In a previous post, my friend observed that the truly great game companies — the ones whose titles captured the imaginations of gamers worldwide, whose enduring legacy was more than a balance sheet — are the ones lead by people who are passionate about games. Not by MBAs who talk bullshit like “value add” and “strategic goal re-alignment”. Now, don’t get me wrong. I got nothing against MBAs. Some of my best friends know people who are MBAs. But I think their value is in their understanding of business entities, how they are organized and how they behave. The problems start when we look to them as prognosticators, as if they understand the market and are therefore best suited to guide the organization to success. On the contrary, the people at the top of the organization need to actually care first and foremost about the product — not the bottom line — and they would care about it whether they were in that job or not. (Hopefully, they’ll have the presence of mind to keep a few of those MBAs around without turning the reins over to them.)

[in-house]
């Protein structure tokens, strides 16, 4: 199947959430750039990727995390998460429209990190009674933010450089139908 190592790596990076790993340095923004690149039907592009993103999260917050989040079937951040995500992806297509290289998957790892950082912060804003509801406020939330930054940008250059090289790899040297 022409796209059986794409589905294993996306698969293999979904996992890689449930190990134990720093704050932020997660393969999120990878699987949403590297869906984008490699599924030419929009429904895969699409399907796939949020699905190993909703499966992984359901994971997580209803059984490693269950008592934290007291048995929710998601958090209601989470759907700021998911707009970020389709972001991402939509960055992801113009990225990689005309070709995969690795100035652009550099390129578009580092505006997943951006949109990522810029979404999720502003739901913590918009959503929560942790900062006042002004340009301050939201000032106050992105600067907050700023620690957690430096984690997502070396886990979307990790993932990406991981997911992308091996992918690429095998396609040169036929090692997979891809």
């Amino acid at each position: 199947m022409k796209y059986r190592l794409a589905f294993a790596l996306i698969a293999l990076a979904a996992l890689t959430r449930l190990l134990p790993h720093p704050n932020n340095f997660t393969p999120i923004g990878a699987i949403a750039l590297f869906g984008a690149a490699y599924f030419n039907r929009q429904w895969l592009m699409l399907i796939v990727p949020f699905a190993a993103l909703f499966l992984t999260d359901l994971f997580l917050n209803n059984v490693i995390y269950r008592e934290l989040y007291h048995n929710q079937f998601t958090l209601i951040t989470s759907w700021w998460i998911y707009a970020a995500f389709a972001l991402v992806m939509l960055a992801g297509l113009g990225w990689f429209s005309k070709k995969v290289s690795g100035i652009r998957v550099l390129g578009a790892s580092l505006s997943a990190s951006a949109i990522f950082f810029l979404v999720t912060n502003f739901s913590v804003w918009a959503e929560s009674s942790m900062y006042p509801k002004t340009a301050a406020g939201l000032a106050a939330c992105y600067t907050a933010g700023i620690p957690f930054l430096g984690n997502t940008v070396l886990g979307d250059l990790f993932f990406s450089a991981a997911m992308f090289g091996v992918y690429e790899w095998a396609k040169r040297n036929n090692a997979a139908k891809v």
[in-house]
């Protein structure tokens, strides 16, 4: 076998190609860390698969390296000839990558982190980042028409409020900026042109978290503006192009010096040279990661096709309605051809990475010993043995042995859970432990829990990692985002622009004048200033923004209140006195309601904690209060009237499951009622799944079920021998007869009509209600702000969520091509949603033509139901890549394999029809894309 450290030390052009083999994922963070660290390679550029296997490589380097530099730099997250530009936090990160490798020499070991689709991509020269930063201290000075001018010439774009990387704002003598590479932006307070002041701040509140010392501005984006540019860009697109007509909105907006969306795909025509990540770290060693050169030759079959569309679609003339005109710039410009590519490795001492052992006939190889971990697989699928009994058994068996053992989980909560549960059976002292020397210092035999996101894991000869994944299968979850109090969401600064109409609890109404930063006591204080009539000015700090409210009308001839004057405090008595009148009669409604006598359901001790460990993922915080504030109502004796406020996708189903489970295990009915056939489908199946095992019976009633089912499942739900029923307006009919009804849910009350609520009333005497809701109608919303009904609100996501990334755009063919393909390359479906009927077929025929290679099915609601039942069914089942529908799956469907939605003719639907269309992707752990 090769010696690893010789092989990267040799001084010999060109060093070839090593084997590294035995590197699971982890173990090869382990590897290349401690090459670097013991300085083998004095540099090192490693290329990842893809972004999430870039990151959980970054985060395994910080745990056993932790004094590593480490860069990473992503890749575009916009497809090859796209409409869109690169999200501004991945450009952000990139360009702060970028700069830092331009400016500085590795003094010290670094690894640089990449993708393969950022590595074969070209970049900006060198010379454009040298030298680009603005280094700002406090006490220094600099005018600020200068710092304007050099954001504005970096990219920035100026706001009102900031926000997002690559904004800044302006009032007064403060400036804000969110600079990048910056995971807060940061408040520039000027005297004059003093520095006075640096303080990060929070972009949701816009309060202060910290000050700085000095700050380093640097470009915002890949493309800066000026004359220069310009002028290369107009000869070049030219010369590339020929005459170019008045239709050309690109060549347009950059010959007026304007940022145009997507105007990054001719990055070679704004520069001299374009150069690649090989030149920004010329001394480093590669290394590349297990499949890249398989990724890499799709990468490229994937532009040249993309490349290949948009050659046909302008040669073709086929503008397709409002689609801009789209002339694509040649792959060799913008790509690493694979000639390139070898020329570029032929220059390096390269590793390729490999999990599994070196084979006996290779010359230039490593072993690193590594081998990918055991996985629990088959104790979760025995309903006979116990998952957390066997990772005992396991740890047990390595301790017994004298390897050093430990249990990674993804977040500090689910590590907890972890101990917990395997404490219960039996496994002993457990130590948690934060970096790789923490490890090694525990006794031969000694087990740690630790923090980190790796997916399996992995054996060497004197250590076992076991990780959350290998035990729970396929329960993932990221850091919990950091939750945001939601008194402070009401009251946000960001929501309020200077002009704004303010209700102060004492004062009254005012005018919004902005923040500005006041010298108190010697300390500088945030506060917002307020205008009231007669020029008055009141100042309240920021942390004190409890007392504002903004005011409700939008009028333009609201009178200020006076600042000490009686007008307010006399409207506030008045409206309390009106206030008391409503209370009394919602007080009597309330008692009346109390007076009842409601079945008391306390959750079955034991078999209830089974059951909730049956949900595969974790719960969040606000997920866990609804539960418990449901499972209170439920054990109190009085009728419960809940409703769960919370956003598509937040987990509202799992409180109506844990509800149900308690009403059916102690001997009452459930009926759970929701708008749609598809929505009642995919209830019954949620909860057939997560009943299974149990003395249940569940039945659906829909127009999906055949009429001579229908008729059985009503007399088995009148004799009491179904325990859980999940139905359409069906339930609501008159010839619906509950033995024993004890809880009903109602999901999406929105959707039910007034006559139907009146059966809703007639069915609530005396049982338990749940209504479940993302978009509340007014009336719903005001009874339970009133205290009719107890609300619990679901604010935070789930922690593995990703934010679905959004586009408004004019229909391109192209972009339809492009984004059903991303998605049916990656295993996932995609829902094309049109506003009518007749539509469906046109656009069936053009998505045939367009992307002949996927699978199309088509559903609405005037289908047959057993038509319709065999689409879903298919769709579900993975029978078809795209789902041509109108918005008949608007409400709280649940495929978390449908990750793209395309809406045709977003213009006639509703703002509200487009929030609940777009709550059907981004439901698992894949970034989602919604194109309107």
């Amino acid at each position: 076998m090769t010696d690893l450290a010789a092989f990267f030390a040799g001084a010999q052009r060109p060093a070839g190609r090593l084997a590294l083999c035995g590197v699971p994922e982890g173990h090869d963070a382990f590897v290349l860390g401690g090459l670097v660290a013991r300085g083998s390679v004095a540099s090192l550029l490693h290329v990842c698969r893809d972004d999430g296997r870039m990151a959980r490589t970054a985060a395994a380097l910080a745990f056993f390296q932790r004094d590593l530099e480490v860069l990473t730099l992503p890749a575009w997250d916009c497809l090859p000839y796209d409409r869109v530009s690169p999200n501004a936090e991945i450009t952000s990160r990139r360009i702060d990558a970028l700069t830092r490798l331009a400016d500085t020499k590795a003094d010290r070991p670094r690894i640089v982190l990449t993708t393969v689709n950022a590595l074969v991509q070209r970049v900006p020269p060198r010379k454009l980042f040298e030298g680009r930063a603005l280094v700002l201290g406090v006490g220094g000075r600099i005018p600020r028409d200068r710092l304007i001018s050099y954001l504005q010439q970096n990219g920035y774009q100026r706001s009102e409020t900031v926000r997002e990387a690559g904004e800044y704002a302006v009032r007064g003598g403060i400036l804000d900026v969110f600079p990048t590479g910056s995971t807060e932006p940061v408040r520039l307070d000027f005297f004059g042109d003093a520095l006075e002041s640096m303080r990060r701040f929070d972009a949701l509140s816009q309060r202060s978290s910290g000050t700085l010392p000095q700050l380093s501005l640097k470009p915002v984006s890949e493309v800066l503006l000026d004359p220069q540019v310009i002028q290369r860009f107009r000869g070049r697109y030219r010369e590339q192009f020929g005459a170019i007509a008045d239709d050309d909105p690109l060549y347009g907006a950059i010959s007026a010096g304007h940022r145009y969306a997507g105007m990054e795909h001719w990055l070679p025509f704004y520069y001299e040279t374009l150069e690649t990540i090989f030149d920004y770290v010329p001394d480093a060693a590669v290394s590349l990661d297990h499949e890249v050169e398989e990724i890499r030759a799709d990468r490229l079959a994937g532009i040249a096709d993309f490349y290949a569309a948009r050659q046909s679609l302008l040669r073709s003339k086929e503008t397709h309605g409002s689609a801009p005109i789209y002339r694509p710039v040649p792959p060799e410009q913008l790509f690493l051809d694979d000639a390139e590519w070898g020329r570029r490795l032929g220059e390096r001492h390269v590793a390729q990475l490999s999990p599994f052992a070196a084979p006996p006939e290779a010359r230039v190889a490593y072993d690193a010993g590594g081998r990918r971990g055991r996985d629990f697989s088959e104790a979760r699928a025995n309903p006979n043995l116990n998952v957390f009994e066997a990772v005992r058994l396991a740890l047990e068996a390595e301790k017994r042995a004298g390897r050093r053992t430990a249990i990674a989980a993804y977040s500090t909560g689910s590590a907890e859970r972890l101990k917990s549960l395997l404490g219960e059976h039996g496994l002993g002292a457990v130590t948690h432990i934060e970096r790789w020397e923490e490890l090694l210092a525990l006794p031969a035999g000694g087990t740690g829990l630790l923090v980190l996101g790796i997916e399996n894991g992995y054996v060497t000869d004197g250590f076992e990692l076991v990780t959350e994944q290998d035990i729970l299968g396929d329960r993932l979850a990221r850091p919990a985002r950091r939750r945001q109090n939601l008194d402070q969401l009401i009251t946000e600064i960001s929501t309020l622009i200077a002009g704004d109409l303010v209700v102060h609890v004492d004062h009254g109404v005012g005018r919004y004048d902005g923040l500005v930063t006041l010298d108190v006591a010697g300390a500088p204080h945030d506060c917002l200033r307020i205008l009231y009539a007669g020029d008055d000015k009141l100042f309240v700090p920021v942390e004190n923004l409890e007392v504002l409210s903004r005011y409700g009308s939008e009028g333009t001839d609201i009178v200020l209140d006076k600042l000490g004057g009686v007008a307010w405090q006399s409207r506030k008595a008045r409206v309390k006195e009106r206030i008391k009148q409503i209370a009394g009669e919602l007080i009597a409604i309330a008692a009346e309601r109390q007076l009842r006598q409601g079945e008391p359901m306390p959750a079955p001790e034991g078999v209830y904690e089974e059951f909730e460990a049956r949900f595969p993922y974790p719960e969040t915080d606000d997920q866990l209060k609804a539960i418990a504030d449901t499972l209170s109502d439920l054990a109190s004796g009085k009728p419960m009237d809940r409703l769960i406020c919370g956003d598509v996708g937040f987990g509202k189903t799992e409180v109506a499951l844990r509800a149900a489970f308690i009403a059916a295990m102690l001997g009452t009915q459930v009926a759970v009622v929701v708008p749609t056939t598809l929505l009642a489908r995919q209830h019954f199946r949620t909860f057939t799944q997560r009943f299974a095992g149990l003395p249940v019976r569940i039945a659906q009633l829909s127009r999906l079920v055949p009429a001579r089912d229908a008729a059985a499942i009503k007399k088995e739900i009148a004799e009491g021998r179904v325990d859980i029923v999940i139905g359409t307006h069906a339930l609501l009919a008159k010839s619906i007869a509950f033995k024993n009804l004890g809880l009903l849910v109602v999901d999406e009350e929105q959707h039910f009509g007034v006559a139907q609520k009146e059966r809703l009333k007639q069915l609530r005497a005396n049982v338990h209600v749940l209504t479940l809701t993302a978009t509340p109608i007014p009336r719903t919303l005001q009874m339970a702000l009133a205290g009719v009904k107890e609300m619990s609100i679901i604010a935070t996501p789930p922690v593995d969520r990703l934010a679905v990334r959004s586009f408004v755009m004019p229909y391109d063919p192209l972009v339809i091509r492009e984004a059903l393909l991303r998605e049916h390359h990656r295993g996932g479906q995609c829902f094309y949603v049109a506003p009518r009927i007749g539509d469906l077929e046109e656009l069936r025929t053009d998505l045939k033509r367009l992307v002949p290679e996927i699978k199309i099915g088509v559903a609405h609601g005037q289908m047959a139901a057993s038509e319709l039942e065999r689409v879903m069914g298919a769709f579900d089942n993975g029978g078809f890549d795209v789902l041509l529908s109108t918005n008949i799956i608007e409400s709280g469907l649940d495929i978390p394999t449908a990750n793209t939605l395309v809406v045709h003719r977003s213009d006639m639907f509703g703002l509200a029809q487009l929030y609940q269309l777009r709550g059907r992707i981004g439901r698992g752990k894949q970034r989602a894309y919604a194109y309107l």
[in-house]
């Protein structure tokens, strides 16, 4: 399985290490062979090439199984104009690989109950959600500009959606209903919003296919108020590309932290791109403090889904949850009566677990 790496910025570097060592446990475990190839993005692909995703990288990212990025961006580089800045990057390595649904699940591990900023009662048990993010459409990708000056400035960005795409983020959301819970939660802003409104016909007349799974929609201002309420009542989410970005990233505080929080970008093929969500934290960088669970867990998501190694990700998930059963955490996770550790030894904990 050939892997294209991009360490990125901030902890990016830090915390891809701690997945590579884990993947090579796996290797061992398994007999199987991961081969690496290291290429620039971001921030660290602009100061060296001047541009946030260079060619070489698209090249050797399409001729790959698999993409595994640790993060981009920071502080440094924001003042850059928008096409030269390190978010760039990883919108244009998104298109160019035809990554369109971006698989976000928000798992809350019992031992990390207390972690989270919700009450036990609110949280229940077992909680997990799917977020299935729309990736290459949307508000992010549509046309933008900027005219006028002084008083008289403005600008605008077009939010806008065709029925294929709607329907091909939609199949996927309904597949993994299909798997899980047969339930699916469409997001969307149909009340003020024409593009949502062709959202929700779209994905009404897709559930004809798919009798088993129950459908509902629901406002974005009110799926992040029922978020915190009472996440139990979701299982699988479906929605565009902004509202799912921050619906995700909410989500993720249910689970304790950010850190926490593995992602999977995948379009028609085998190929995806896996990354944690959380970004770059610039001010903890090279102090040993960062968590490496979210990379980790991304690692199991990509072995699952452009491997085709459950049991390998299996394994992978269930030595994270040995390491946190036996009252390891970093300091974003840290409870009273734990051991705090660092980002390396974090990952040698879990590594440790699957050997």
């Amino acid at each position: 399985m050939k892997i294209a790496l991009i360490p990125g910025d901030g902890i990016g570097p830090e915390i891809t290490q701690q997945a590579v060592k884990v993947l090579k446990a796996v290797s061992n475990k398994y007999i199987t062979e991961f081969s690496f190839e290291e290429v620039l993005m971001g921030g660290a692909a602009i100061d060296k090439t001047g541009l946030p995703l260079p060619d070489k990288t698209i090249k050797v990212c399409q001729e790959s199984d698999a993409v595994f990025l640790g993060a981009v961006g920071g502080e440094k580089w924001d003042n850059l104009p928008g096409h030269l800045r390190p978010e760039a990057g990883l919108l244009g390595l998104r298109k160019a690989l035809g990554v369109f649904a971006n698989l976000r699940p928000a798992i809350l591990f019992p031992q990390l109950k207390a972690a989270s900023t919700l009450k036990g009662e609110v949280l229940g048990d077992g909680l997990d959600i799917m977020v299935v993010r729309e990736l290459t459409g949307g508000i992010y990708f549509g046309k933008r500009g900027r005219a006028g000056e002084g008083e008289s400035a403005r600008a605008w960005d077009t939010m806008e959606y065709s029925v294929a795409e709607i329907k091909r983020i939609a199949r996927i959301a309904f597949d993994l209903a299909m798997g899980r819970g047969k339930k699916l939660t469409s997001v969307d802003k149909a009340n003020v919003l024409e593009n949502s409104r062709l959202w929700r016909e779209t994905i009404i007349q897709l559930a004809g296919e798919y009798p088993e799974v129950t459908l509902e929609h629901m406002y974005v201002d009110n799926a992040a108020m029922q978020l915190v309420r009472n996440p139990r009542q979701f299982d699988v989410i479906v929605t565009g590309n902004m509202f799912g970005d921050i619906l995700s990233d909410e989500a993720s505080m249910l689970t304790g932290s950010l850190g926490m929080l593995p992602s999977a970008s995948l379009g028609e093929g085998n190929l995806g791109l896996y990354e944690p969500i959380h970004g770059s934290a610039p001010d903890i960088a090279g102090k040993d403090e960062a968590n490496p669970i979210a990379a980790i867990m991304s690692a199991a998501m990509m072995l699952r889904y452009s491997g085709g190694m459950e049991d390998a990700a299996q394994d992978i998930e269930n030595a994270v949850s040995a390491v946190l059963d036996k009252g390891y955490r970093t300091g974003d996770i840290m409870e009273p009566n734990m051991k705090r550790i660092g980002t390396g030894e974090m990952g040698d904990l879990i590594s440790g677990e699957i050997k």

Anyway, if you can get past the fact that his blog is on Tumblr and his theme looks even worse than mine, please go check it out. Time well wasted!